He says the new Action Bar (on top of the screen) and the System Bar (on the bottom of the screen) do a good job chopping up navigation, OS/app options, and notifications.

The new App Panels and the "drawer" of apps to add to them is a clever technique, says Mr. Burns, but it can backfire:

Each [drawer] contains elements you can drag to one or more of your homescreen panels. I say “or more” because you can place any number of instances of each item (except for wallpapers, of course,) in each panel. When we were checking out the XOOM Euro Edition in Barcelona, the demo units were FULL of clocks – people had dragged the same clock to every panel, and several times for each panel.

AnandTech offers praise for the new virtual keyboard and its customized levels of autocorrect "aggressiveness", though offer some criticism for making the punctuation keys hard to access.  Writes Mr. Shimpi:

The virtual keyboard itself is pretty nice. Key spacing is good both in portrait and landscape modes and the learning curve isn’t too steep. It’s still faster (and less painful) to type on a physical keyboard, but for banging out short messages, emails and URLs - the virtual keyboard works.

He also loves the email, client, though he found it has a bug in reporting back to your mail server to delete messages.  He writes:

The email and Gmail apps are both perfect fits for Honeycomb. The UI provides a two column view, folders/inboxes on the left with messages/previews on the right. The formula works so why change it?

He says that multi-tasking is improved with the new button which brings up a history of previously used apps, but he also gripes:

Unfortunately the task list is limited to five items - you can’t scroll to reveal more. I feel like this is a pretty big limitation as I do find myself going back to the Apps launcher screen more than I’d like given the functionality here. There’s also no way to force quit apps from this list, which would’ve been another nice addition.

Endgadget sums up the new OS's look, commenting:

From a visual standpoint, we could most easily explain that Android 3.0 looks very much like the world of Tron. Think soft focus neon and cold, hard digital angles. A homescreen which phases between panels with a blue, ghosting glow that represents your last and next page. When you place items on the homescreens, you see a distant patchwork of grid marks, and a vector outline of where your icon or widget will eventually land. Even in the app list, you see electric blue representations of your icons before the icons themselves. The effect is angular, but the feel is still very human -- like a cross between the "chromeless" environment of Windows Phone 7, and the photorealism of webOS or iOS. It absolutely works. From the overall look and feel down to the method in which you get widgets onto your pages or change the wallpaper, everything is new here.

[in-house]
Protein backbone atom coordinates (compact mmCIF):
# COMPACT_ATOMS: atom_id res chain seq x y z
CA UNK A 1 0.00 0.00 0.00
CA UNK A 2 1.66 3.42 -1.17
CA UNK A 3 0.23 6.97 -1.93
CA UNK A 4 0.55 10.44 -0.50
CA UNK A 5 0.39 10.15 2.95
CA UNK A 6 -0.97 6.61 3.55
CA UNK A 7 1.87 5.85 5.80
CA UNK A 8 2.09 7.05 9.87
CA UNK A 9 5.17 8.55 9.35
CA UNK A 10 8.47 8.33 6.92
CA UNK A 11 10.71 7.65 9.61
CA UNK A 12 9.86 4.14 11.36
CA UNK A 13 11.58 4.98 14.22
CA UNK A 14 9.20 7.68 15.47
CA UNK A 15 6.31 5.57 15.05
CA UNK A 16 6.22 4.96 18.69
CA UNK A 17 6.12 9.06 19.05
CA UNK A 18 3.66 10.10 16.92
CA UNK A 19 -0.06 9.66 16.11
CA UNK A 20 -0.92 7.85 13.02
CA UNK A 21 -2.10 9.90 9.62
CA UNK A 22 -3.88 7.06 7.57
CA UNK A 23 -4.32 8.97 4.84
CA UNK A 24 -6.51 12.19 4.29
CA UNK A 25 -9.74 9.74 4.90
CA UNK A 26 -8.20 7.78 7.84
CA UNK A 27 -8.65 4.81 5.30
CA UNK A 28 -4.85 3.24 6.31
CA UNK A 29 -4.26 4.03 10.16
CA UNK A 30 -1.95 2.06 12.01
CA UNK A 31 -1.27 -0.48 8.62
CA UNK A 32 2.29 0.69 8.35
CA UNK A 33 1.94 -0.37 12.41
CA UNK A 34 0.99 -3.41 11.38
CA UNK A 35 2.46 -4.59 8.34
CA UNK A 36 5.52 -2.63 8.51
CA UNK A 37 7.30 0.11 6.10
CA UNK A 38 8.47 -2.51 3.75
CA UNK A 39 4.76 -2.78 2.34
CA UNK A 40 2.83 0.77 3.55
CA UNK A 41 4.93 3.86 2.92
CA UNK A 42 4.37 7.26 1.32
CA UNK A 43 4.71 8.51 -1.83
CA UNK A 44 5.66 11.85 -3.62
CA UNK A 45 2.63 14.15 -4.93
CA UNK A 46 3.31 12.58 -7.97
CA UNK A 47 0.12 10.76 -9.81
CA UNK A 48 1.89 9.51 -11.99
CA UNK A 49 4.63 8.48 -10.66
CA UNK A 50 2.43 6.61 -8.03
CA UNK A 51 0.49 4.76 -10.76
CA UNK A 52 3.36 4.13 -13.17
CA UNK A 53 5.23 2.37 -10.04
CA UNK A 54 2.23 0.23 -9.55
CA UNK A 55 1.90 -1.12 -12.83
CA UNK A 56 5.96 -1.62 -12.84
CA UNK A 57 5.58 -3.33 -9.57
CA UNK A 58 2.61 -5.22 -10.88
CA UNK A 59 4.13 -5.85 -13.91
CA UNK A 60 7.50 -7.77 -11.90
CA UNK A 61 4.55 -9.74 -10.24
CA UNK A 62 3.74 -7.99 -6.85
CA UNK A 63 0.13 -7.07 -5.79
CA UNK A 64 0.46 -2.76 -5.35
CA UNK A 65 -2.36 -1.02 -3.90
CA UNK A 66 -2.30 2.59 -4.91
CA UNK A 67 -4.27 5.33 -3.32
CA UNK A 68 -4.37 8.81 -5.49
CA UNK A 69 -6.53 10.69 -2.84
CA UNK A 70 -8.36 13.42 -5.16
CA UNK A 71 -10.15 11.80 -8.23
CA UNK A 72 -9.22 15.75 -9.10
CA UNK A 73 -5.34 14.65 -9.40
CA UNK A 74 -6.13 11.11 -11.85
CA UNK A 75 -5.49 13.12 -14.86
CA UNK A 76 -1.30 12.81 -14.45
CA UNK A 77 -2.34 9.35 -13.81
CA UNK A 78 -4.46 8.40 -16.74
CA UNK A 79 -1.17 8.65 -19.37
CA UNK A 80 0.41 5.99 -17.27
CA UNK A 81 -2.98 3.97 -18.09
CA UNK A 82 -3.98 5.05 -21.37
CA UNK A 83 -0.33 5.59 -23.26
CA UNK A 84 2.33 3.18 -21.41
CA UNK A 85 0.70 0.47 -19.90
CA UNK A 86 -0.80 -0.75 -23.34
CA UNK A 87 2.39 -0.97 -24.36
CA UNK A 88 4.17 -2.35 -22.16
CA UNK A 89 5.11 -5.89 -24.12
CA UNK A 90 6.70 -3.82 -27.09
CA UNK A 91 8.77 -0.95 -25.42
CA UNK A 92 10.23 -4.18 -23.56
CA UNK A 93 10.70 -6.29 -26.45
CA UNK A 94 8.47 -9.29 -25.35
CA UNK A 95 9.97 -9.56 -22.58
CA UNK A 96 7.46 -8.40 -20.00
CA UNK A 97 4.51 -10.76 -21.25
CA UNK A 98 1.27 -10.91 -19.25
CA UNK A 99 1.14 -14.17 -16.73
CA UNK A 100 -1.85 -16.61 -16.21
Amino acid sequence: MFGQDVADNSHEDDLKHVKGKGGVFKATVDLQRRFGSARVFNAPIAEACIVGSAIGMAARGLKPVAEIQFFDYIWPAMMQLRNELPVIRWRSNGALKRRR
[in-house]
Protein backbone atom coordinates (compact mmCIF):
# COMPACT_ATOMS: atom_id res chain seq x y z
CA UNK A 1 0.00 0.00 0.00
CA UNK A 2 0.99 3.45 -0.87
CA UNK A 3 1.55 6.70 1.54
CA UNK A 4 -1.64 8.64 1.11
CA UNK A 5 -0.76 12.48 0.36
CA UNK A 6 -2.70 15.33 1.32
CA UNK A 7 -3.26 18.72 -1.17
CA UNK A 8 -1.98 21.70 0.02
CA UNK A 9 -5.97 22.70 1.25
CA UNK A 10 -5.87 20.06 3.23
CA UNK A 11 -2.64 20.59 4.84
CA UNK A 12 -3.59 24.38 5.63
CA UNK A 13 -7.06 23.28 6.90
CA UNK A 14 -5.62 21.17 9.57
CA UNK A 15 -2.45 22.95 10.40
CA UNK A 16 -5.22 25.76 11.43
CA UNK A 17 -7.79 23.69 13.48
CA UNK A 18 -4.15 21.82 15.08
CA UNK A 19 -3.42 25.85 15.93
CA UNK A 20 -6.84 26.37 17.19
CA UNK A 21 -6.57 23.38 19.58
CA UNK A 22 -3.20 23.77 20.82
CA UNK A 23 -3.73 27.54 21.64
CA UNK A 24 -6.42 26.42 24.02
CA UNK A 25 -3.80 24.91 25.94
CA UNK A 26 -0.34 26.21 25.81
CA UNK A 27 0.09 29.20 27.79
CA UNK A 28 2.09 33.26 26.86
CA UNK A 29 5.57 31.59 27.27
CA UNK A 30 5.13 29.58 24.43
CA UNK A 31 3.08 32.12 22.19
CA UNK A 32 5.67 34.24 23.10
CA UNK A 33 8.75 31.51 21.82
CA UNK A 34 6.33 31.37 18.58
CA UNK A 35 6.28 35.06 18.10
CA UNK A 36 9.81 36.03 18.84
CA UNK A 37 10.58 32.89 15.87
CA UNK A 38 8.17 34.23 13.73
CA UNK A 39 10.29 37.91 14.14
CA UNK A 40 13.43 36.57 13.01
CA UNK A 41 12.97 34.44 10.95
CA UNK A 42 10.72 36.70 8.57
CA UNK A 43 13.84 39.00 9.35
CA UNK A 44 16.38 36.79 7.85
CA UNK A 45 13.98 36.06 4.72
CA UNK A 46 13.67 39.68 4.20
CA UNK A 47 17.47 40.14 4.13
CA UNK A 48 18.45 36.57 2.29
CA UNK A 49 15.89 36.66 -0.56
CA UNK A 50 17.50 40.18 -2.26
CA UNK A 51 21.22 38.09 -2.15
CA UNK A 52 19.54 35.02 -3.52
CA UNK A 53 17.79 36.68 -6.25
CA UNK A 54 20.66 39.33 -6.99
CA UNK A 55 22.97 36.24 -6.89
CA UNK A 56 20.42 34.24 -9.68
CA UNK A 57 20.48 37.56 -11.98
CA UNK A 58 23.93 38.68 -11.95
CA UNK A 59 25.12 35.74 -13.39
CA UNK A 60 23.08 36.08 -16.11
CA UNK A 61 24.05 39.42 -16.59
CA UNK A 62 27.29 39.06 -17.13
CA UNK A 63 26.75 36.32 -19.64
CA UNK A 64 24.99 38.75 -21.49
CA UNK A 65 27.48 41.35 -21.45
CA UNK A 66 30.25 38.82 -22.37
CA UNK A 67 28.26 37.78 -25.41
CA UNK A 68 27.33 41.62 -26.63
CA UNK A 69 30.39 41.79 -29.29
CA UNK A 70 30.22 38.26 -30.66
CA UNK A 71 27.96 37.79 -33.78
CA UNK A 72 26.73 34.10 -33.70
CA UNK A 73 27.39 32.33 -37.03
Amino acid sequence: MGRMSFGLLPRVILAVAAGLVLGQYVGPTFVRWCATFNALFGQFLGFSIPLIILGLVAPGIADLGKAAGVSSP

III. Apps

Most reviewers loved the look of apps on the high-resolution screen, but there were plenty of other comments both good and bad.

AnandTech complains of general app crashes:

After using the Xoom for the past couple of days I can say that while the experience isn’t horrible by any means, Honeycomb isn’t anywhere near as stable as Froyo on the Atrix 4G. I’ve had many application crashes in both older Android apps and native Honeycomb apps. For a while there I couldn’t get the Android Twitter app to work at all, even after a reboot...As I mentioned, it’s not just third party apps. The Honeycomb Browser, camera app and even Marketplace have all crashed on me over the past two days.

CNET also raises the valid point that the iPad still simply has more apps than Android, especially tablet-centric ones.

PC World's Melissa Perenson is not happy with the new gallery app:

The included Gallery app didn't render the images properly. Images lacked sharpness and suffered from artifacting, dithering, and macroblocking. It was almost as though I were looking at images that had undergone a preview render but never fully rendered. A Google spokesperson did not know what was going on, nor did Motorola. Nvidia, which makes the Tegra 2 processor, did not respond to my inquiry before I posted this review.
...
Interestingly, though the Gallery player supports H.263, H.264, and .mp4 video files, it failed to play .wmv files that Android 2.2 and 2.1 devices had managed to play just fine.

Engadget was more positive about the revamped YouTube and music players.  It describes the new look of the music player, writing:

As you can see in the above photo, gone is the amateurish and drab Android player. It's now been replaced with a dimensional, 3D interface that isn't just good looking, it's actually useful. There are 2D views when you jump into albums and playlists, but the flipbook navigation is actually not bad for finding your music.

Similar comments were leveled against Google Chat.  The feature was deemed promising, but buggy by most.  Walt Mossberg remarks:

I also tested the Xoom’s front-facing 2-megapixel camera by performing a video chat with a Motorola employee using Google Talk software. The chat broke up or froze several times over Verizon’s network, but we eventually got it to work pretty well on Wi-Fi.

Probably the most well received software component was the browser.  Mr. Shimpi summarizes:

Simply put: the Xoom puts the iPad to shame. The combination of an ultra fast javascript engine with a pair of 1GHz Cortex A9s makes the Xoom feel less like a tablet and more like a PC when browsing the web. Particularly over WiFi the web browsing experience is just awesome. It’s like using a netbook, which in this case isn’t meant as a knock but rather a compliment.